21st-century space race blends inspiration with defense
Published in the Daytona Beach News-Journal, July 20, 2019
Washington, DC, July 22, 2019
When John F. Kennedy announced in 1961 that the U.S. would put a man on the moon by the end of the decade, America had only put a human in space for 15 minutes. To say a lunar landing was an ambitious goal would be a massive understatement.
Our ambitions as a country in the mid-20th century reflected the global dynamics in a post-World War 2 international order. Would America’s life, liberty and the pursuit of happiness prevail over the Soviet Union’s totalitarian and centrally planned communist state?
More than exploration was at stake – and the entire world was watching.
Before America landed on the moon, Soviets had proven far more adept and successful at space exploration. President Kennedy’s announcement happened just a few weeks after the Soviets announced they sent a man into orbit for the first time in history.
It was clear the space race was on and America not only needed to compete – we needed to lead.
Several years and many milestones later, Americans and the world united in awe as we watched Neil Armstrong step on the moon on July 20, 1969. They left behind an American flag and some of the most famous footprints in history, sealing America’s place as the leader of the international space race.
Beyond America’s historical role as pioneers of human exploration, it is critical to understand space as a national security imperative. Just as it was the case in the 1960s, the new 21st space race has as much to do about our national security as it does for discovery and exploration.
Unlike in 1969, space now touches every aspect of our lives. Every time we send a text message, check our bank accounts or use a GPS, we are interacting with space. Space is also intrinsically tied to our national defense. Ballistic missile launches, intelligent assessments, weather reports and command communications all depend on space. Unfortunately, this patchwork infrastructure in space built over decades is incredibly vulnerable.
America’s foreign adversaries will use space to wage war on us in the future because of this vulnerability and because so many of our critical industries, infrastructure and military depend on space.
China is perhaps the most alarming example. President Xi has explicitly stated China’s intent to surpass America in space to gain a strategic advantage in the world. In contrast to America, China has no civilian equivalent space agency like we do with NASA. Instead, all of China’s focus in space is planned, funded and executed through its military.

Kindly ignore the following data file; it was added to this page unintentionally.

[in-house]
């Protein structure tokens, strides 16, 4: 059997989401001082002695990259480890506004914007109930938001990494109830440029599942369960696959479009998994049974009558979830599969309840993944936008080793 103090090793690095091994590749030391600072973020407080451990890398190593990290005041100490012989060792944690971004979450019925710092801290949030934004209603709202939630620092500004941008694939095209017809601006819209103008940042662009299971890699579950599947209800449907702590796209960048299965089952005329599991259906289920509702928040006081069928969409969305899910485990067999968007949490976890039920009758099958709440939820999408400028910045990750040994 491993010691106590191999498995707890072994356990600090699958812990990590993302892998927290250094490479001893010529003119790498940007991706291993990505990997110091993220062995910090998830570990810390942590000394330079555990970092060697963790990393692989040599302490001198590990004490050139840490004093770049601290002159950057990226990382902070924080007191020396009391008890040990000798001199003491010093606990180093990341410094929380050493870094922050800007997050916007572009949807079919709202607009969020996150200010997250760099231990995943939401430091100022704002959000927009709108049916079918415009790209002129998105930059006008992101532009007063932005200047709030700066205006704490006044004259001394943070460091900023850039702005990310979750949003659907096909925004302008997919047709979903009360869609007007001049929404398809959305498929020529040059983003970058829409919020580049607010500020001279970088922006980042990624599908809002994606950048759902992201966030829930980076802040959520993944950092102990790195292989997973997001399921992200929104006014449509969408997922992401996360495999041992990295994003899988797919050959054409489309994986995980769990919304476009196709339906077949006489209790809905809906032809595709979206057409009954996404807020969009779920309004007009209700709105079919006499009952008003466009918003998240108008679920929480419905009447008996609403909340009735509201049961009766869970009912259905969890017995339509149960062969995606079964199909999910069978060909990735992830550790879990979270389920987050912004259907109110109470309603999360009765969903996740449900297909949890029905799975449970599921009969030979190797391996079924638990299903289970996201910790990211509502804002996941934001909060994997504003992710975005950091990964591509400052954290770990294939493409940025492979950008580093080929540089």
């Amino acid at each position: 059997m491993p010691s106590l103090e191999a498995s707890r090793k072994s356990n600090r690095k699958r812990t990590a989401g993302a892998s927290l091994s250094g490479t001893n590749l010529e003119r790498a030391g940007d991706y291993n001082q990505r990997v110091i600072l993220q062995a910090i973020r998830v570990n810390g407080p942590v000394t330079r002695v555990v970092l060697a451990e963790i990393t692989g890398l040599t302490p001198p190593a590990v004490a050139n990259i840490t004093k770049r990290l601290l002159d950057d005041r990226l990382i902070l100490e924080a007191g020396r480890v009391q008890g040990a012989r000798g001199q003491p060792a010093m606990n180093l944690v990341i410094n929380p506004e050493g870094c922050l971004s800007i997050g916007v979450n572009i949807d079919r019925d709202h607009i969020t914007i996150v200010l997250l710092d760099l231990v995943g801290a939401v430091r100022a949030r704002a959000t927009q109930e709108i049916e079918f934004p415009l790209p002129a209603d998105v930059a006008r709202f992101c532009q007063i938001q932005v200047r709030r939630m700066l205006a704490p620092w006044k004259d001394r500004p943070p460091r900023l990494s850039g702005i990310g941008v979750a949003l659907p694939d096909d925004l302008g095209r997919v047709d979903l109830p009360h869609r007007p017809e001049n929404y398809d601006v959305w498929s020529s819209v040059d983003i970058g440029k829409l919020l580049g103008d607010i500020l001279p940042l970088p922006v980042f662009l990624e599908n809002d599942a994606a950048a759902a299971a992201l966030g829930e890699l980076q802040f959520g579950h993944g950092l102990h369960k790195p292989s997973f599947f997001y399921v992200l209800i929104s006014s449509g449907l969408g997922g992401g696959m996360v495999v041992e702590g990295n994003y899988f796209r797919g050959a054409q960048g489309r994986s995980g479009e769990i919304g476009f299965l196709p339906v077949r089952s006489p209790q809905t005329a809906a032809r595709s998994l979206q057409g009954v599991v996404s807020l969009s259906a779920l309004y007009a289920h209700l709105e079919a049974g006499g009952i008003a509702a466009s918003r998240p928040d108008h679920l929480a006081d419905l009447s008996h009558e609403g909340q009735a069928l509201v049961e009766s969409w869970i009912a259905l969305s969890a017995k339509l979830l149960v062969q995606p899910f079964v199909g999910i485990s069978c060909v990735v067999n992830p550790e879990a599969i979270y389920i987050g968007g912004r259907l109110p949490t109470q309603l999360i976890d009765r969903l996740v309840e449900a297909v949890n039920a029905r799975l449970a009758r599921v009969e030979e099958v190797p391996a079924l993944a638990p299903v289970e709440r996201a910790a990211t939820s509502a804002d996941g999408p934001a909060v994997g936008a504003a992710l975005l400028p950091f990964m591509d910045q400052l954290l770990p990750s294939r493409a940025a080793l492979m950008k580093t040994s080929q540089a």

China’s mission in space is military-specific. Their astronauts are not explorers – they are soldiers. China has already successfully tested the capability to shoot satellites out of orbit and is moving full speed ahead to develop other anti-satellite technologies.
China is on track to put its own separate space station in orbit as well as a manned colony on the moon in the next decade. They have already landed on the moon once this year and are on track for a second landing along with Israel, Europe and India.
China won’t stop until it’s the global space superpower.
In the mid-1940s, President Roosevelt recognized the U.S. Army Air Forces’ needed to evolve into a dedicated, separate branch of the military to dominate air power. Roosevelt’s vision, which led to the U.S. Air Force, proved to be a massive strategic gain for America.
President Trump has been a strong leader in this area and plans to dominate space with the creation of a U.S. Space Corps – and eventually a U.S. Space Force.
The Space Force will be a newly-created sixth branch of our military to protect our satellite infrastructure and launch capabilities. I applaud President Trump’s leadership and vision seeking to protect our space assets and infrastructure that our military and economy depends upon.
Apollo 11 and all the brave Americans who worked on the program serve as a constant reminder of what we can accomplish if we take our mission seriously and devote the necessary resources to achieve it.
We know how important space is to our economy and our very way of life. We must do all we can to defend it.
The 21st-century space race is on. It is critical to our national security that America competes – and leads – once more.